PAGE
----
Step 6 - Closeout of Agreements

A. Closeout ProcessStep 6
B. Audit Matters and Reports
C. Research Records

A. Closeout Process

Closeout Process

To comply with federal regulations, a formal project closeout consists of the following steps:

In order to explain the closeout process, the Office of Research will contact the Principal Investigator 60 days prior to the end of the project.

The Principal Investigator is responsible for initiating requests for extensions by the funding agency via the Office of Research using the Administrative Action Request Form. Prior to requesting the extension, an assessment of the budget status and the timeframe in which to complete the expenditures should be addressed with the Office of Research. This will help assure that all fiscal matters, including matching, are appropriately considered in the request for an extension.

Accounts will be made inactive after the project termination date. The principal investigator will work with the Office of Research to ensure that all transactions are completed and charged to the accounts prior to the prescribed sponsor deadline.

Programmatic reports due to the funding agency at the close of the grant are the responsibility of the project director.

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B. Audit Matters and Reports

  • All contract and grant funds awarded to the University are subject to audit. Audits may be performed at multiple levels including the:

    • University Internal Auditor
    • Office of the State Auditor
    • Federal Auditors
    • Public Auditors
  • The Office of Research is responsible for coordinating all audit matters related to sponsored research of the University. Federal, state, and public firm auditors must make their initial contact with the Office of Research. Subsequent contacts by auditors with other University departments will be preceded by advance notice from the Office of Research. The purpose of the advance contact is to identify the auditors, outline the general purpose of the visit, and facilitate the audit. Questions concerning the official status of an auditor should be referred to the Office of Research.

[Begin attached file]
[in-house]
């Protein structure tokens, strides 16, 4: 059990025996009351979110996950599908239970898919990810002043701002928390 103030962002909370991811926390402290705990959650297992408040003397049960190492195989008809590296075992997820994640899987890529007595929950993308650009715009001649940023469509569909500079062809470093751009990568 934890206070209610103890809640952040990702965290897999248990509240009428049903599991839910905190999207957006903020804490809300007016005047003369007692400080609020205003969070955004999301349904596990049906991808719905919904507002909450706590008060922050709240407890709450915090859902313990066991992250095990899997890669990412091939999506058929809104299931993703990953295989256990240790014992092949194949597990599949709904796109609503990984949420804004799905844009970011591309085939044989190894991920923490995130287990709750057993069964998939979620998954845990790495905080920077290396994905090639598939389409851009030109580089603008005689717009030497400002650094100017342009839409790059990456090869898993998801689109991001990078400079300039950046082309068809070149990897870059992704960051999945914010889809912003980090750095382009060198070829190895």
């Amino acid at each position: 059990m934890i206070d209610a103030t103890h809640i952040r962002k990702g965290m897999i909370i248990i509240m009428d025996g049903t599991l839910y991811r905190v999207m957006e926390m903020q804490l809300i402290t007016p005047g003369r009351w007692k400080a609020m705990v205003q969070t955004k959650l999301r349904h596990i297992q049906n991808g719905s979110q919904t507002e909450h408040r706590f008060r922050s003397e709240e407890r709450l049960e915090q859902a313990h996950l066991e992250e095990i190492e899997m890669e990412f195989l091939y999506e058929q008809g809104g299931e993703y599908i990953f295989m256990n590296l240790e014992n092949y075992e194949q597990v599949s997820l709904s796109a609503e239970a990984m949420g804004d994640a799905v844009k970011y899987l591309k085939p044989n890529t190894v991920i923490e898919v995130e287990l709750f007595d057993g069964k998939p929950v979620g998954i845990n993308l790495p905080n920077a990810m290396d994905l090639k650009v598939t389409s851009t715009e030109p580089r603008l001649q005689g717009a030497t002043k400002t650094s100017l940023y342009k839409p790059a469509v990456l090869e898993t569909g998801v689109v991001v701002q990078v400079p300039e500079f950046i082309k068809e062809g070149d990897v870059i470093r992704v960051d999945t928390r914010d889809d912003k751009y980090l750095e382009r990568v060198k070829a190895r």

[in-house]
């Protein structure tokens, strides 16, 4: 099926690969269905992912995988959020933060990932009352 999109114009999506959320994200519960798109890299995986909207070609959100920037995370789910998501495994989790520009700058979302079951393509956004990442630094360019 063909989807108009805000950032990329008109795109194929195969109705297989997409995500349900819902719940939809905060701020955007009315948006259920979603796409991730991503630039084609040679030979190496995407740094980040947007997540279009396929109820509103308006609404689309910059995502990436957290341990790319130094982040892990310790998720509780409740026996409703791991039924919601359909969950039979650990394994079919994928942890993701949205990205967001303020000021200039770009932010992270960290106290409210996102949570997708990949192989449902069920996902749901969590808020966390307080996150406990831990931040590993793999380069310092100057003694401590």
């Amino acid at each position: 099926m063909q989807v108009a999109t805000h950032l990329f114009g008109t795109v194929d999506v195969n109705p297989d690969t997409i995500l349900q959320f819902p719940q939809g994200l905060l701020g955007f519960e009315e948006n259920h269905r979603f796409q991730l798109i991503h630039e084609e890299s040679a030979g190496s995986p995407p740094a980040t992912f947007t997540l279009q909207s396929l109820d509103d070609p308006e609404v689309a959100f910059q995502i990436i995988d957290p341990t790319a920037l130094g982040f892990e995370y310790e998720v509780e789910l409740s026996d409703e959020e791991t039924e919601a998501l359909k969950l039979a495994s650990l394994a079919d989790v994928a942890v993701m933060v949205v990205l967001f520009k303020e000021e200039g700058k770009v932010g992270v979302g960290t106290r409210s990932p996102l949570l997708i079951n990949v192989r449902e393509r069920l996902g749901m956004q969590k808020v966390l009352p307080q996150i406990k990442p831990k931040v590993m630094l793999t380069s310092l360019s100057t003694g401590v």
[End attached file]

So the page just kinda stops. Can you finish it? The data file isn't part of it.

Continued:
• Depending upon the nature of the audit or subject matter, the Office of Research may elect to be represented in audit discussions at the departmental level. Should departmental personnel require guidance at any time, the Office of Research must be contacted without hesitation. The Office of Research participates in and coordinates audit exit briefing as deemed necessary by the significance and nature of the audit findings and recommendations.
  • Under the legal terms of grants and contracts awards, auditors have the right of access to all official University records associated with an award. The University is obligated to make such records readily available for examination.
  • At the conclusion of an audit and prior to the issuance of the formal report, auditors normally conduct an exit conference. The purpose of this meeting is to review audit findings and tentative conclusions, exceptions, and recommendations. At this meeting, the University has an opportunity to comment on the audit findings and to provide additional information where appropriate.
  • The Office of Research is responsible for coordinating the University’s response to audits of contracts and grants. This responsibility in no way relieves the Principal Investigator or department concerned from providing necessary input in a timely manner or from resolving financial liability, which may ultimately be assessed as a result of audit exceptions. The University’s response must be coordinated through established channels. Under no circumstances may a department or individual initiate a direct response to an audit.